Therefore, advance notice would be appropriate where the misconduct would have a strong tendency to show propensity on the part of the defendant to commit the crime charged.   As we observed in Ford v. United States, 647 A.2d 1181 (D.C.1994):

[A]sserted prejudice to the ability to prepare (through lack of notice) should bear some relation to the particular prejudice Drew evidence carries with it, viz., the risk of conviction by proof of “propensity”;  but that risk is diminished when the acts [of misconduct] are ․ conceptually different․

Id. at 1185 (footnote omitted).

If the prejudice is not related to concerns about proof by propensity, then we are left only with general concerns regarding the limited pretrial disclosures required of the government.   See id. at 1185 n. 9.   Thus far, those concerns have been resolved against the defendant in criminal cases.

In light of the foregoing, no advance notice was required in the present case by the principles underlying the rule against propensity evidence and the policies counselling restriction of evidence that tends to show propensity.6  In this case, the uncharged misconduct was a threat to commit the murder, which occurred two and one half days later, with which the defendant was charged.   It is highly unlikely that any juror would infer from that single threat that Wilson had a general propensity to commit criminal acts, and from that inferred propensity, that Wilson committed the murder charged.   It is also unlikely that a juror would infer that if Wilson is the type of person who could threaten to kill Powell, Wilson also is the type of person who would actually kill Powell.   Jurors understand that although a person may voice a threat, he may never follow through.   It is far more likely that a juror would conclude, in conjunction with the other evidence pointing to Wilson's guilt, that he wanted to kill Powell and acted on that desire.   That is strong evidence of motive and identity, not an impermissible propensity inference.   No special protection by way of advance disclosure was needed to protect him from being subjected to proof by propensity.   Nor can Wilson claim that he was unfairly surprised by having to answer evidence concerning his recent threat relating to the person of whose murder he was charged.7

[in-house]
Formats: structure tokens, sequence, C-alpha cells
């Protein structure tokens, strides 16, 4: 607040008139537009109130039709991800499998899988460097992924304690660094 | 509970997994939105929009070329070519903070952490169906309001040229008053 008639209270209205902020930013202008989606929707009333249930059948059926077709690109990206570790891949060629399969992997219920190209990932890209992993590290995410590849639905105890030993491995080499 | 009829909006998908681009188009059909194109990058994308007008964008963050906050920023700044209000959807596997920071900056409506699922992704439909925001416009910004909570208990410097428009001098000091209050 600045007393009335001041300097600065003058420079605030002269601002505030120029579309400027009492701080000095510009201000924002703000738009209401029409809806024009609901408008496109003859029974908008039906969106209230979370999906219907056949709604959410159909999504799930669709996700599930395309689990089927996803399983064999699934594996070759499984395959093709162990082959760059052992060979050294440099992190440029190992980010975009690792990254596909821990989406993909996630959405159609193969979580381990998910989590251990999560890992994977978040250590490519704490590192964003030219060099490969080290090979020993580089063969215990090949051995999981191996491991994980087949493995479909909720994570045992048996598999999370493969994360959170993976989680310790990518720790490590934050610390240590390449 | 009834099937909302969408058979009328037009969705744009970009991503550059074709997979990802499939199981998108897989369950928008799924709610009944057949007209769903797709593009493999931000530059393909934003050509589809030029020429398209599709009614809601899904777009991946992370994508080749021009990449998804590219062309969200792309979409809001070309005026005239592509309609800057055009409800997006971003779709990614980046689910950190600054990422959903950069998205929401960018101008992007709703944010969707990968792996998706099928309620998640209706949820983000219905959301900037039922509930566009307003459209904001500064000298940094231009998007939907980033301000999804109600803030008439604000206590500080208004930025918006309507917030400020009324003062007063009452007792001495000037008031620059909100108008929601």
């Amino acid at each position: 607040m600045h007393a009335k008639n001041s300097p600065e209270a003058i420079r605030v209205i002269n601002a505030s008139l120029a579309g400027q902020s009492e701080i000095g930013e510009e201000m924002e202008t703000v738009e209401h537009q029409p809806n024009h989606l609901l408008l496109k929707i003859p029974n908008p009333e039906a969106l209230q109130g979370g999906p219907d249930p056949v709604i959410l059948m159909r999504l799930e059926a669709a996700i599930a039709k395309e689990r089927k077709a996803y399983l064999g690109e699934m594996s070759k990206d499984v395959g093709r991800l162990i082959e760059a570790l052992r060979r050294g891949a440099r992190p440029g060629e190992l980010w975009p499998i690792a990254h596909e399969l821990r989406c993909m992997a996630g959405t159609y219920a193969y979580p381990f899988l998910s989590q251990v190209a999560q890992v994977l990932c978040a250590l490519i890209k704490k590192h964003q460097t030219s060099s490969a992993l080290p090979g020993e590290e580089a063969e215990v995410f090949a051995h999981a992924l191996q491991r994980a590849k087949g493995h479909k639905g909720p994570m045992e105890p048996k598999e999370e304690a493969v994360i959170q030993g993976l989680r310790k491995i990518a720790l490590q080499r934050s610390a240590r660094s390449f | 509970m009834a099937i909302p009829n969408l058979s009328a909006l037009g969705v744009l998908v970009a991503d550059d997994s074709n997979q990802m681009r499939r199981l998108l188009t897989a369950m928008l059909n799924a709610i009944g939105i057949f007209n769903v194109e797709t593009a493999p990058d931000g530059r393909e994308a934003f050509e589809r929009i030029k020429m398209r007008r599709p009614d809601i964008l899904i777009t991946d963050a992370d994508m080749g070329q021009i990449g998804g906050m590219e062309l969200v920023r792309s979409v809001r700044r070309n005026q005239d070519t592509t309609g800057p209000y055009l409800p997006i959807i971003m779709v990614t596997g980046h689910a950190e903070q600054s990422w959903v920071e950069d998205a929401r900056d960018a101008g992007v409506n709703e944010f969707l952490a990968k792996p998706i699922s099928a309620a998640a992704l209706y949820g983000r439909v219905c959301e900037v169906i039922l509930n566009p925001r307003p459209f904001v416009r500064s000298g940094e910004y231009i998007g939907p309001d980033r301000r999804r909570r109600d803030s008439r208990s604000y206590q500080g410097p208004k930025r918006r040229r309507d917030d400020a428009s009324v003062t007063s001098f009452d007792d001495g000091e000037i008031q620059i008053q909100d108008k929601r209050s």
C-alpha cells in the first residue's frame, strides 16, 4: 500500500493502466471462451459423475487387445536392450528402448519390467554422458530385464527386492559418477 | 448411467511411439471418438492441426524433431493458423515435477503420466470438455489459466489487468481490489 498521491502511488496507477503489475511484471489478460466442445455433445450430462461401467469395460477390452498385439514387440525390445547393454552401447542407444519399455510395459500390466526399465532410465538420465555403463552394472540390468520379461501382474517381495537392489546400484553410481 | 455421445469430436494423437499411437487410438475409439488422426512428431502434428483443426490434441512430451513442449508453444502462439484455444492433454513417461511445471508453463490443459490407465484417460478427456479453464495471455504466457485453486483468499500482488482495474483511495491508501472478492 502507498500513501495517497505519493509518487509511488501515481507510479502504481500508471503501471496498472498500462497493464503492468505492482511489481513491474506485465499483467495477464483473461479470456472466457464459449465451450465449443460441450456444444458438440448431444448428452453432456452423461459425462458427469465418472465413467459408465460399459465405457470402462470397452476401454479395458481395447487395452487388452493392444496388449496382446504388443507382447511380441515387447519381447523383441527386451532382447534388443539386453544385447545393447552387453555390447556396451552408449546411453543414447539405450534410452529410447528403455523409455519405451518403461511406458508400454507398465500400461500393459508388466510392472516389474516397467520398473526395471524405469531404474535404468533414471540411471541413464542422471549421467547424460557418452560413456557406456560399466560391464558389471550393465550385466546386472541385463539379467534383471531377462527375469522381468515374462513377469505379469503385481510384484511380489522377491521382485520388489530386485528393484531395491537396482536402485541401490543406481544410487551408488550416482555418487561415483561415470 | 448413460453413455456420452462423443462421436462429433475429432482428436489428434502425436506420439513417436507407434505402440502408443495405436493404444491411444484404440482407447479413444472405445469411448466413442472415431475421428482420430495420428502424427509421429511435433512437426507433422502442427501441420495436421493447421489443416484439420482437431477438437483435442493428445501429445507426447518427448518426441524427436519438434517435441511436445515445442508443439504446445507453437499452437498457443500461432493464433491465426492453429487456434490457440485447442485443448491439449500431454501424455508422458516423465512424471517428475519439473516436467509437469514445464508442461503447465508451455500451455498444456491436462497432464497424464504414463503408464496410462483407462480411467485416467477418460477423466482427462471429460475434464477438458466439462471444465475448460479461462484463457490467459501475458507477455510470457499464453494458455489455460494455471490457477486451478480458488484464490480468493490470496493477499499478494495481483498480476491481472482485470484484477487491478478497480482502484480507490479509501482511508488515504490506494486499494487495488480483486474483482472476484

The other protective measures Wilson asserts were improperly denied him are similarly inapplicable to the facts of this case.   The restriction on mentioning misconduct evidence during the prosecution's opening statement is imposed because, in light of developments at trial, such proof may turn out to be unnecessary and unduly prejudicial.   If that is the case, then the prosecution's opening statement could never be retracted and would stick in the mind of the jury.   In the instant case, however, there was no question that evidence of the threat would be admissible.   No conceivable defense could obviate the government's need for the evidence.   Moreover, the threat was a cornerstone of the government's case, particularly as to premeditation;  hence, it would be unduly prejudicial to require the government to withhold that evidence.   In this context, the prosecutor's mention of the threat evidence during opening argument was not improper.